Anthropologists tell us that human beings have been migrating since Homo erectus left Africa for Eurasia a million years ago. After occupying Africa 150,000 years ago, Homo sapiens migrated out of Africa about 70,000 years ago and began arriving in the Americas about 20,000 years ago. Even though the reasons for these historically very remote migrations are unclear, what is clear though is that migration forms an important part of human history and continues to do so. Modern humans migrate voluntarily, are forced to migrate through hostile circumstances, or they are enslaved and transported against their will. Voluntary migration generally occurs because people seek better economic, social, or political opportunities. Forced migration occurs because people flee war, persecution, or famine. Enslavement has occurred throughout history, but the forced transport of 20 million native Africans to North America from the 1600s to the 1800s represents one of the most shameful coerced migrations in human history. Migration of people from Europe to the United States has been a major source of population growth and cultural change even before the time of the American Revolution. In the Great Atlantic Migration (1830-1910), some 37 million people migrated from Europe to a welcoming United States. And others from Asia came to work in the United States to build the trans-continental railroad. These 19th and early 20th century migrants sought a better life and greatly enriched the racial, ethnic, and cultural diversity of America and created the American ''melting pot'' of today. Contemporary migration to the United States chiefly occurs now from China, India, the Philippines, and, especially, from Mexico and Central America. Attitudes about Mexican worker migration to the United States have often been politically in conflict. The demand for manual labor during World War II led the United States to enter into a series of diplomatic agreements with Mexico to allow entry of temporary contract laborers from Mexico into the United States (called the Bracero Program). After the expiration of the initial agreements in 1947, the program was continued, but limited to the agricultural sector, until its official expiration in 1964. Mexican migration, however, did not cease in 1964. Since then, millions of Mexican nationals have migrated to the United States seeking employment opportunities chiefly in the agriculture, construction, and service sectors, many without ''authorization'' to enter the United States. Yet, after 1975, when Congress passed legislation to permit the resettlement of Southeast Asian refugees in the aftermath of the Vietnam War, and after 1986, when the Immigration Reform and Control Act granted amnesty to about 3 million unauthorized migrants, American attitudes about Mexican migration became increasingly hostile. Starting in the mid-1990s, public debate has centered around toughening border enforcement, building fences along the international border with Mexico, expanding grounds for deporting Mexican nationals, enhancing restrictions on the hiring of unauthorized migrants, closing opportunities for unauthorized migrants to legalize their status, and limiting their access to social safety-net services. Seldom heard in the recent public policy debates about migration of workers into the United States has been any recognition of the value that migrant workers add to the American economy or the price they pay in work-related injury and illness. Migrants enter the United States to better their lives through work and their labor helps sustain the global competitiveness of the American economy. However, that contribution is not without cost to them and to their families. An increasing literature indicates that migrant workers in the United States, and in other countries around the world, bear a disparate burden of occupational fatalities, injuries, and illnesses as compared to the non-migrant or native workforce. It is timely, then, that this edition of the American Journal of Industrial Medicine focuses our attention on the contemporary global migration of workers and the burden of occupational injuries and illnesses they bear. The article, ''A Global Perspective of Migration and Occupational Health'' by Marc Schenker, and additional articles on the migrant workforces of the United States, Spain, and South Africa, make clear that we need to turn our collective attention to the occupational health issues of migrant workers. The papers in this edition of the Journal make the case for why we need to increase our awareness of the plight of migrants within our own workplaces; why we need to develop special methods to address the challenges associated with doing research with mobile migrant workers; the importance of conducting research on day laborers, garment workers, and workers who toil in the American ''underground'' economy; and why it is important to formulate actions to address migrant occupational health issues. We need to meet these challenges for a number of reasons. Not the least of these reasons is the fact that of all the countries who ''host'' large migrant workforces, the United States has largest migrant workforce by far (United Nations, 2002). The National Institute for Occupational Safety and Health (NIOSH) supports efforts to expand our current efforts to conduct migrant occupational health research- research that is so well-represented by the authors' papers in this edition of the Journal. But, as Marc Schenker points out in his paper, the research road is not without its obstacles-there are many barriers to studying migrants' occupational health issues. Among those barriers are the ''large proportion of informal work arrangements, use of labor intermediates, short-term job placements, and absence of standard identification data (e.g., Social Security number).'' Foremost among the tasks we need to tackle to produce a robust fund of knowledge about migrants' occupational health ''is the need to develop new epidemiologic tools and methods.'' Such work needs to start now and NIOSH stands ready to help promote the development of those much-needed research methods. NIOSH has already established an occupational health disparities research program which can be a home for developing methods specifically suited to migrant occupational health research (see <a href="https://www.cdc.gov/niosh/programs/ohd/"target="_blank">https://www.cdc.gov/niosh/programs/ohd/</a>). I applaud all the authors of this edition of the Journal for their work in bringing the occupational health issues of migrant workers better focus for us all. Thank you for your work.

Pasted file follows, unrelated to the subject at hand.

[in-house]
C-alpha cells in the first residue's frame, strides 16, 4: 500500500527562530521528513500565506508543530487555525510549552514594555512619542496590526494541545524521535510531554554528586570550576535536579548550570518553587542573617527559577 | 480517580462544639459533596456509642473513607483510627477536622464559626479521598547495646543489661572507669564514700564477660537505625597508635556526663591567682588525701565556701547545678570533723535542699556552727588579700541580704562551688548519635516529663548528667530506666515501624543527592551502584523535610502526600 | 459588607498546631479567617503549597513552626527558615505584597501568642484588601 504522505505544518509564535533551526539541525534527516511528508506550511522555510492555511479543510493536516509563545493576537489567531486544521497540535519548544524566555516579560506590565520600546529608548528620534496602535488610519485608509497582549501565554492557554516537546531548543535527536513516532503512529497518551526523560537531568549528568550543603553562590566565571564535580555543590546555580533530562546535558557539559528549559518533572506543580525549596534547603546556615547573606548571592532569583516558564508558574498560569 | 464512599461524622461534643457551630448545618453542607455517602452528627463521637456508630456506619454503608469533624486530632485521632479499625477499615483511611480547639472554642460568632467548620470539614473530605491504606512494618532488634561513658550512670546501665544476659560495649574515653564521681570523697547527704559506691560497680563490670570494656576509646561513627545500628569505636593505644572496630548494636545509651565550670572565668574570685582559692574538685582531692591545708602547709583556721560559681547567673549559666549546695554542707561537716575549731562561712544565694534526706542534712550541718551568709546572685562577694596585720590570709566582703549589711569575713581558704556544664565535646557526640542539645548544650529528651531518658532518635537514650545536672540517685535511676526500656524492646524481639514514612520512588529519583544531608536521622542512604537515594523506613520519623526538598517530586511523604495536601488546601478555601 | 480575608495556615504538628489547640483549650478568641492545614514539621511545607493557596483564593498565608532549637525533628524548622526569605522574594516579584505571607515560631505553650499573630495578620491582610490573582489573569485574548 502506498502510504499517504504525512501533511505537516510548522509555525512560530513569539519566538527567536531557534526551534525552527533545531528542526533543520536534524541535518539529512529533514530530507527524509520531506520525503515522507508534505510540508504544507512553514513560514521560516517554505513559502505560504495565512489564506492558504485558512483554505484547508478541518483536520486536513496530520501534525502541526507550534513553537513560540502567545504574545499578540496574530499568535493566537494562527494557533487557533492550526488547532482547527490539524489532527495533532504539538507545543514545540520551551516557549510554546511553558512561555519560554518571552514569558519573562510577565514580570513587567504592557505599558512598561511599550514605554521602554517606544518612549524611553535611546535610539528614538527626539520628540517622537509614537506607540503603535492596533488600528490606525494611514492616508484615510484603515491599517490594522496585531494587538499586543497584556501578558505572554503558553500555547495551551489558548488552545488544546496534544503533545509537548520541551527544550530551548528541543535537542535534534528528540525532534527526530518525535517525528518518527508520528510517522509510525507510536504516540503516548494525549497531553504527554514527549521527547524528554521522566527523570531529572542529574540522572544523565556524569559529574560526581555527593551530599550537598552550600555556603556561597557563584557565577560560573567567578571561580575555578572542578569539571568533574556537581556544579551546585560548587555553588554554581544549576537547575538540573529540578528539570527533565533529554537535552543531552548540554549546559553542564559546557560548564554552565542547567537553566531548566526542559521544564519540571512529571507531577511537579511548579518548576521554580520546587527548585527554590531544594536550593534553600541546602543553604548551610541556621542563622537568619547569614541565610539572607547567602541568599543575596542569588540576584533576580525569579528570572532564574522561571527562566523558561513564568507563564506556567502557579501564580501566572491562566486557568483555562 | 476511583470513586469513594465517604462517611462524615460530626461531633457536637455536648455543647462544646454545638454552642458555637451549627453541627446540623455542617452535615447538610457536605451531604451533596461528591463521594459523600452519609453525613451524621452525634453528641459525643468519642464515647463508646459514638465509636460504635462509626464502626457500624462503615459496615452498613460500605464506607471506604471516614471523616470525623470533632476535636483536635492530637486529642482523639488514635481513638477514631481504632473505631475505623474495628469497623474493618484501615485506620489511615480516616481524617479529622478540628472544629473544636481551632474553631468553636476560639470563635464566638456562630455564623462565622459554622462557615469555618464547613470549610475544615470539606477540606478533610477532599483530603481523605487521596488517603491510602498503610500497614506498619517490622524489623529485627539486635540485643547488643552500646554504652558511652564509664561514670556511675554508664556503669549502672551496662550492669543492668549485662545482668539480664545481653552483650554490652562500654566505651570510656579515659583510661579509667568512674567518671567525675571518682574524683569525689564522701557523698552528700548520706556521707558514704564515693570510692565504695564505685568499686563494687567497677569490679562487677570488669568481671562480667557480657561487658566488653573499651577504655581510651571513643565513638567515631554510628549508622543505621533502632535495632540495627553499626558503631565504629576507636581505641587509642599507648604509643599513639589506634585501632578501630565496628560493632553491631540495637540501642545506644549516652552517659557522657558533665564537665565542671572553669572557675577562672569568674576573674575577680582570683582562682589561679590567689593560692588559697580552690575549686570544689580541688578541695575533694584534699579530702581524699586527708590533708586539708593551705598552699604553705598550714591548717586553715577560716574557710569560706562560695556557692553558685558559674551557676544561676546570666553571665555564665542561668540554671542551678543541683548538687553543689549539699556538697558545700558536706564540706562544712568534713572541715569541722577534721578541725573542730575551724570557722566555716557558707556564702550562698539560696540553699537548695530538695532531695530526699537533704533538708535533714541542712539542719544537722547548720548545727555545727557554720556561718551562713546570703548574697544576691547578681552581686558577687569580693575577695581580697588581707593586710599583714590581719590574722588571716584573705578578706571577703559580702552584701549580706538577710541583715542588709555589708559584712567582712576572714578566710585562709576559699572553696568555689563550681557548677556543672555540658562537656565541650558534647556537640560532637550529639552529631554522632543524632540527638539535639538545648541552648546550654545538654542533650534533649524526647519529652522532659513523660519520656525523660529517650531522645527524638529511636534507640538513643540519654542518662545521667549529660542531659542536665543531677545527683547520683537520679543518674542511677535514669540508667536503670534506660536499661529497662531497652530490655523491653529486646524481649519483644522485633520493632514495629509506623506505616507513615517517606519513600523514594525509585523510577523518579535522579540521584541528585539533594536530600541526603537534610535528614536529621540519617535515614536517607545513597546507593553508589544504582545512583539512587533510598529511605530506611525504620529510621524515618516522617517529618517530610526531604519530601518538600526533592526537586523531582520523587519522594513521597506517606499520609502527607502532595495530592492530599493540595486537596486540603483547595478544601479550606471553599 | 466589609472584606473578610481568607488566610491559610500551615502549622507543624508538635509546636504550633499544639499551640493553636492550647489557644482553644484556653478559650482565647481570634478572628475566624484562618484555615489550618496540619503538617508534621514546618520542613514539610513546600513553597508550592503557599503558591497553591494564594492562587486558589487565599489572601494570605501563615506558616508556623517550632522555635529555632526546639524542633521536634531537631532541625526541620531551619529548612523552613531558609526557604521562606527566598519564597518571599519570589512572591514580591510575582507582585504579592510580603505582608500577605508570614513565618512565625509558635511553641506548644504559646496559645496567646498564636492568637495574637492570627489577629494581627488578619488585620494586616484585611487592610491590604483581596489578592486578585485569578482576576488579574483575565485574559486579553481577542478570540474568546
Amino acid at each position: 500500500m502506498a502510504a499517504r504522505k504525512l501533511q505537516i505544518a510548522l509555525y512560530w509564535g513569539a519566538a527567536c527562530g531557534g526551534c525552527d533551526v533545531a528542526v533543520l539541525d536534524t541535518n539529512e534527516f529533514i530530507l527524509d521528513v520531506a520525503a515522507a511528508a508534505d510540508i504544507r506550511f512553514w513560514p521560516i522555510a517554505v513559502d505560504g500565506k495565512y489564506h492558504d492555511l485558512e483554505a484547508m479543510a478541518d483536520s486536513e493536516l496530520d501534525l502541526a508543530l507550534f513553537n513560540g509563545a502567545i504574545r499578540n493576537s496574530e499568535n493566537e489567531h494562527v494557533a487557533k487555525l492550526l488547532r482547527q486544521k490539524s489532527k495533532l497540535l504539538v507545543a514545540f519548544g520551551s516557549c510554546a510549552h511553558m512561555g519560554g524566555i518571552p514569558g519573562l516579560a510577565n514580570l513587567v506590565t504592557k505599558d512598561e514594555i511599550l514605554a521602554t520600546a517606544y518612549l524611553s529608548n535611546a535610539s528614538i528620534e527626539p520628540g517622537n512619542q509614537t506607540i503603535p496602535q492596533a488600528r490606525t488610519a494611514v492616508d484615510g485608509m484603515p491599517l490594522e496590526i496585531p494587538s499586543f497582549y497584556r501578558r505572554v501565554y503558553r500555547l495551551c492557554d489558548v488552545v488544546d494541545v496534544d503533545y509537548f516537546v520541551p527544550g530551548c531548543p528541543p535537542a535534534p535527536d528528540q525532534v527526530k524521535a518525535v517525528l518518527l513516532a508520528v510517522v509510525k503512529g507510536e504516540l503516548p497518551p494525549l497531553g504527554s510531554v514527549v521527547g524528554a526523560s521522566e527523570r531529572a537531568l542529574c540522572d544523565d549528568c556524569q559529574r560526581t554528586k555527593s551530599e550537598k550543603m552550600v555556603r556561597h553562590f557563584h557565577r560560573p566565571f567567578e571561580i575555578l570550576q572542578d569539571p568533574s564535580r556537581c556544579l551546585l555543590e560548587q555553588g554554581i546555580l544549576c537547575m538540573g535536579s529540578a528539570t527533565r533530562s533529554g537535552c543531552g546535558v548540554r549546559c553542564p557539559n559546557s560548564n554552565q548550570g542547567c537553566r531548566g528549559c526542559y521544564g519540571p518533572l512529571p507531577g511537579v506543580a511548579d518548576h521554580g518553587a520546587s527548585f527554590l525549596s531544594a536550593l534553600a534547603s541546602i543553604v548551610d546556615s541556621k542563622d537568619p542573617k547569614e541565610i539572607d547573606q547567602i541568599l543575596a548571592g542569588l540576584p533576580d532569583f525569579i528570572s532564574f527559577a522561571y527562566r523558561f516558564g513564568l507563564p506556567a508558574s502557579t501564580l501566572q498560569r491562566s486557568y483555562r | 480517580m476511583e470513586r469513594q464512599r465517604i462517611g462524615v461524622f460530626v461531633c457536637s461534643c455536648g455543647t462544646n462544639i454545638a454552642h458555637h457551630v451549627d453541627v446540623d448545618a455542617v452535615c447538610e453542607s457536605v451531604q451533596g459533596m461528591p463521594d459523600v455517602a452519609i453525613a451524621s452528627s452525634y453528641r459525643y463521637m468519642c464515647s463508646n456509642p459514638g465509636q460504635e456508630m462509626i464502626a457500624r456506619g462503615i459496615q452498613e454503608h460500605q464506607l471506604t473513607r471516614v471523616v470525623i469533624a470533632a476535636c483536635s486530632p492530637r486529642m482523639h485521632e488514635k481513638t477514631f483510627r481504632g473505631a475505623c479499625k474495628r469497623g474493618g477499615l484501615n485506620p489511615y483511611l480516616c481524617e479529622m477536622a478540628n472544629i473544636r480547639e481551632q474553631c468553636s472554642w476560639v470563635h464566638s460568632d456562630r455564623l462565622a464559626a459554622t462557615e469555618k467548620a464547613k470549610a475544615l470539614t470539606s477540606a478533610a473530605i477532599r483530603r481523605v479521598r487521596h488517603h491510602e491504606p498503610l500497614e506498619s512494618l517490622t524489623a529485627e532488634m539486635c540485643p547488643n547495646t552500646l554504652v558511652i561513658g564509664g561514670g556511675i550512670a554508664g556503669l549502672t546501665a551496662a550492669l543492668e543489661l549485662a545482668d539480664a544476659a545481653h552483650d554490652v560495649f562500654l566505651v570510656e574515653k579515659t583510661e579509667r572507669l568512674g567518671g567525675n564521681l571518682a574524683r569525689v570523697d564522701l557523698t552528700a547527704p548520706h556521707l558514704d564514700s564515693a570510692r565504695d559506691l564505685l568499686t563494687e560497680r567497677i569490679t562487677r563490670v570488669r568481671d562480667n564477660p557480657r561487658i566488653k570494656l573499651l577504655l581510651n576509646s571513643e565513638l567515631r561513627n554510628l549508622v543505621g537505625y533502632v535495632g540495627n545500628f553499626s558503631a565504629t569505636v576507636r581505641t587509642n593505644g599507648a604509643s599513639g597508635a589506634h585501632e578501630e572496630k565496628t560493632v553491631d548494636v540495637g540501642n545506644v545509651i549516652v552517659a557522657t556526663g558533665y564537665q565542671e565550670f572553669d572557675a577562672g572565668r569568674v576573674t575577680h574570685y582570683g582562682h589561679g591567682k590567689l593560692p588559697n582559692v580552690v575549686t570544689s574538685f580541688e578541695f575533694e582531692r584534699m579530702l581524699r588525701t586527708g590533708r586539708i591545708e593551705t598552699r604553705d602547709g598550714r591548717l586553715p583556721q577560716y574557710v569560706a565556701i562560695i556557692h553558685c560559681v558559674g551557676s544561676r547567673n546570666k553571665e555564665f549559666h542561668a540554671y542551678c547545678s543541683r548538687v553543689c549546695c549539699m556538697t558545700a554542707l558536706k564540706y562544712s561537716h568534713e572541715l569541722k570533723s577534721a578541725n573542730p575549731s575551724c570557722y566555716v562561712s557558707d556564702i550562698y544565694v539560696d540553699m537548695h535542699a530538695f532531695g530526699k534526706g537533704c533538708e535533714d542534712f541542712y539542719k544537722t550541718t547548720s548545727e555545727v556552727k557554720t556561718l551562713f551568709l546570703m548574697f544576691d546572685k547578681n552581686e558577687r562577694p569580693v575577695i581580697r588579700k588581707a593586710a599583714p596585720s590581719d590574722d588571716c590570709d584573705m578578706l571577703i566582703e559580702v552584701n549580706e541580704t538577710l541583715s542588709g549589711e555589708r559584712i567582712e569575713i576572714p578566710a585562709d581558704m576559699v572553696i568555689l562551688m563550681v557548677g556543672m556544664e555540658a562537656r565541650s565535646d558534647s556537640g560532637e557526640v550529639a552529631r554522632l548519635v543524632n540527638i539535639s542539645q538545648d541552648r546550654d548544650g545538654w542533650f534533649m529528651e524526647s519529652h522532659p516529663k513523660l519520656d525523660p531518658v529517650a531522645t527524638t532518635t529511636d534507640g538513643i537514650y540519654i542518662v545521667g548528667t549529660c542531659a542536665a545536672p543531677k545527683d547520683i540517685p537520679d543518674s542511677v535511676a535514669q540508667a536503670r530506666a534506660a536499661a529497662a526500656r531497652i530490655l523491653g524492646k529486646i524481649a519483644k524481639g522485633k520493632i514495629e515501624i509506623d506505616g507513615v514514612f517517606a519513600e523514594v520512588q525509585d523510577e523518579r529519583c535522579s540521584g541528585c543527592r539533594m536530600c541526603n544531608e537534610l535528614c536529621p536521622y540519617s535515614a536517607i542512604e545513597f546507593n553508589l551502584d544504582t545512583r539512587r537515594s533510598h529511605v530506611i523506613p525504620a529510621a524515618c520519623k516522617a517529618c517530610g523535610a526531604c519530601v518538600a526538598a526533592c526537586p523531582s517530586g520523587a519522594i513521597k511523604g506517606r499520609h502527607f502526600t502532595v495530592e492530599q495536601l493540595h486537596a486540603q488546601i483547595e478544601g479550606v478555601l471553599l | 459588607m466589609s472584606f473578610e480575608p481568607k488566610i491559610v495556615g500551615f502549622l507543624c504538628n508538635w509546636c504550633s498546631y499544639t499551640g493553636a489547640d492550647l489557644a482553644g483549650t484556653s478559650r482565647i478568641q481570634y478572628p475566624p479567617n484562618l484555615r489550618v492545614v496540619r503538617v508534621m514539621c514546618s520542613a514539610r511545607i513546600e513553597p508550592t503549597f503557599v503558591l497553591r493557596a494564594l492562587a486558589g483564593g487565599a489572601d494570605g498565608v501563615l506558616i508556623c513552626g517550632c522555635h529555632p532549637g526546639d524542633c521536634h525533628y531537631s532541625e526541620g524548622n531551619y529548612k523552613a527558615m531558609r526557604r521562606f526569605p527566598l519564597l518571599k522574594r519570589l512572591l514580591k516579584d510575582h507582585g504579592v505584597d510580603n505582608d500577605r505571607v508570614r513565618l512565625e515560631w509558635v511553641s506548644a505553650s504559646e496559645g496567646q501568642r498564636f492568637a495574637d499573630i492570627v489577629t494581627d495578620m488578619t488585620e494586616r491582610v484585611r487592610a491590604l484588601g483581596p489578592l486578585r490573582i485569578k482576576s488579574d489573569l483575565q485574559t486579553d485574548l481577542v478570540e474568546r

Dr. John Howard, National Institute for Occupational Safety and Health, U.S. Department of Health and Human Services, 395 E Street, S.W., Suite 9200,Washington, DC 20201